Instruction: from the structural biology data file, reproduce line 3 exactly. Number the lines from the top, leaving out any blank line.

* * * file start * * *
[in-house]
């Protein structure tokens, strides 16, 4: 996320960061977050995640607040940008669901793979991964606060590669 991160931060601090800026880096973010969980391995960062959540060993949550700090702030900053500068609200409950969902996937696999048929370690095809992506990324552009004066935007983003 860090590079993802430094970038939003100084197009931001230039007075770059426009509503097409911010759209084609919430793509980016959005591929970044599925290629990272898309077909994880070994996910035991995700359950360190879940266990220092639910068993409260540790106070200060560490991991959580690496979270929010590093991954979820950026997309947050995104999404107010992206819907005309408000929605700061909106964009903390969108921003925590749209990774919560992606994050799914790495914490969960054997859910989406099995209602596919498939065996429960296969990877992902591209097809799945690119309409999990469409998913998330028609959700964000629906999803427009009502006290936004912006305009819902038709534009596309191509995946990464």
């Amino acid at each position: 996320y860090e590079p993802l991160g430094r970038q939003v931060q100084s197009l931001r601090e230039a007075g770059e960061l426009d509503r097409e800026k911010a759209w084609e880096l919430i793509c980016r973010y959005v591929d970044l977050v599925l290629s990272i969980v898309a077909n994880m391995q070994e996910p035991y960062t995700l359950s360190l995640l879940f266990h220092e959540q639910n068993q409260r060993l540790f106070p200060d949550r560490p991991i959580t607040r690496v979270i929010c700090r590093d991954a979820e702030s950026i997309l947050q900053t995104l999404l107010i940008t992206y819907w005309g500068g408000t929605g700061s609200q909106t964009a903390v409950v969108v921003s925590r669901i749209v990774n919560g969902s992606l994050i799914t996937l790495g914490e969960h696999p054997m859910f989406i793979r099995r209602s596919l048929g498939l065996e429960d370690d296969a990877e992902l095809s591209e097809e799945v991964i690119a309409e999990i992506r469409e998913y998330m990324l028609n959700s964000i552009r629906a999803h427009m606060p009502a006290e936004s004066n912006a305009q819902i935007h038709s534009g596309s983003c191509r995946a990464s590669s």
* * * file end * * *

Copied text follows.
């Amino acid at each position: 996320y860090e590079p993802l991160g430094r970038q939003v931060q100084s197009l931001r601090e230039a007075g770059e960061l426009d509503r097409e800026k911010a759209w084609e880096l919430i793509c980016r973010y959005v591929d970044l977050v599925l290629s990272i969980v898309a077909n994880m391995q070994e996910p035991y960062t995700l359950s360190l995640l879940f266990h220092e959540q639910n068993q409260r060993l540790f106070p200060d949550r560490p991991i959580t607040r690496v979270i929010c700090r590093d991954a979820e702030s950026i997309l947050q900053t995104l999404l107010i940008t992206y819907w005309g500068g408000t929605g700061s609200q909106t964009a903390v409950v969108v921003s925590r669901i749209v990774n919560g969902s992606l994050i799914t996937l790495g914490e969960h696999p054997m859910f989406i793979r099995r209602s596919l048929g498939l065996e429960d370690d296969a990877e992902l095809s591209e097809e799945v991964i690119a309409e999990i992506r469409e998913y998330m990324l028609n959700s964000i552009r629906a999803h427009m606060p009502a006290e936004s004066n912006a305009q819902i935007h038709s534009g596309s983003c191509r995946a990464s590669s």